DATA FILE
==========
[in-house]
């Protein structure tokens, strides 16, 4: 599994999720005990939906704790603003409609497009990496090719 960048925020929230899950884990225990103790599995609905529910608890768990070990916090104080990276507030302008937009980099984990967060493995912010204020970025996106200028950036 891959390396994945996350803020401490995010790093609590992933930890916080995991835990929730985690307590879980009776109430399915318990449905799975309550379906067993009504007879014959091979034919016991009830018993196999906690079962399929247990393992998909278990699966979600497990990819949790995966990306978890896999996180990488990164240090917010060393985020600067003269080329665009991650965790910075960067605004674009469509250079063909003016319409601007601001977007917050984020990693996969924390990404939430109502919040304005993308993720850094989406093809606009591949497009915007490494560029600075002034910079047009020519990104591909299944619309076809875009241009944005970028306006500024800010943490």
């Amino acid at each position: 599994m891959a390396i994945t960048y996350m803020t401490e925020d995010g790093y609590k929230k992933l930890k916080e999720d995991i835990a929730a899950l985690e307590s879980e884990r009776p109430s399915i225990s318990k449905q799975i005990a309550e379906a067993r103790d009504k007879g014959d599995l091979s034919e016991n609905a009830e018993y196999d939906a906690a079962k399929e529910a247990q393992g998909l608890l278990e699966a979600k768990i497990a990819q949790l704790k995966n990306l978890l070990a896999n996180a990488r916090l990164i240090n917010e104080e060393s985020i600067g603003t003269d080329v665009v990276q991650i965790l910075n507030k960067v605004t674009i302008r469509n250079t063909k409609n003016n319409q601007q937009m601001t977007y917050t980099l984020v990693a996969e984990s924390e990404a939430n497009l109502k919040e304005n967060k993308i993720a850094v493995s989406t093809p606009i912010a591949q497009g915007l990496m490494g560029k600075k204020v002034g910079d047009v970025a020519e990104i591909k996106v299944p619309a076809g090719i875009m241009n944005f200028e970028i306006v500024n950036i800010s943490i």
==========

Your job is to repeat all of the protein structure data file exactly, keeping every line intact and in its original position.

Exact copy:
[in-house]
């Protein structure tokens, strides 16, 4: 599994999720005990939906704790603003409609497009990496090719 960048925020929230899950884990225990103790599995609905529910608890768990070990916090104080990276507030302008937009980099984990967060493995912010204020970025996106200028950036 891959390396994945996350803020401490995010790093609590992933930890916080995991835990929730985690307590879980009776109430399915318990449905799975309550379906067993009504007879014959091979034919016991009830018993196999906690079962399929247990393992998909278990699966979600497990990819949790995966990306978890896999996180990488990164240090917010060393985020600067003269080329665009991650965790910075960067605004674009469509250079063909003016319409601007601001977007917050984020990693996969924390990404939430109502919040304005993308993720850094989406093809606009591949497009915007490494560029600075002034910079047009020519990104591909299944619309076809875009241009944005970028306006500024800010943490």
């Amino acid at each position: 599994m891959a390396i994945t960048y996350m803020t401490e925020d995010g790093y609590k929230k992933l930890k916080e999720d995991i835990a929730a899950l985690e307590s879980e884990r009776p109430s399915i225990s318990k449905q799975i005990a309550e379906a067993r103790d009504k007879g014959d599995l091979s034919e016991n609905a009830e018993y196999d939906a906690a079962k399929e529910a247990q393992g998909l608890l278990e699966a979600k768990i497990a990819q949790l704790k995966n990306l978890l070990a896999n996180a990488r916090l990164i240090n917010e104080e060393s985020i600067g603003t003269d080329v665009v990276q991650i965790l910075n507030k960067v605004t674009i302008r469509n250079t063909k409609n003016n319409q601007q937009m601001t977007y917050t980099l984020v990693a996969e984990s924390e990404a939430n497009l109502k919040e304005n967060k993308i993720a850094v493995s989406t093809p606009i912010a591949q497009g915007l990496m490494g560029k600075k204020v002034g910079d047009v970025a020519e990104i591909k996106v299944p619309a076809g090719i875009m241009n944005f200028e970028i306006v500024n950036i800010s943490i």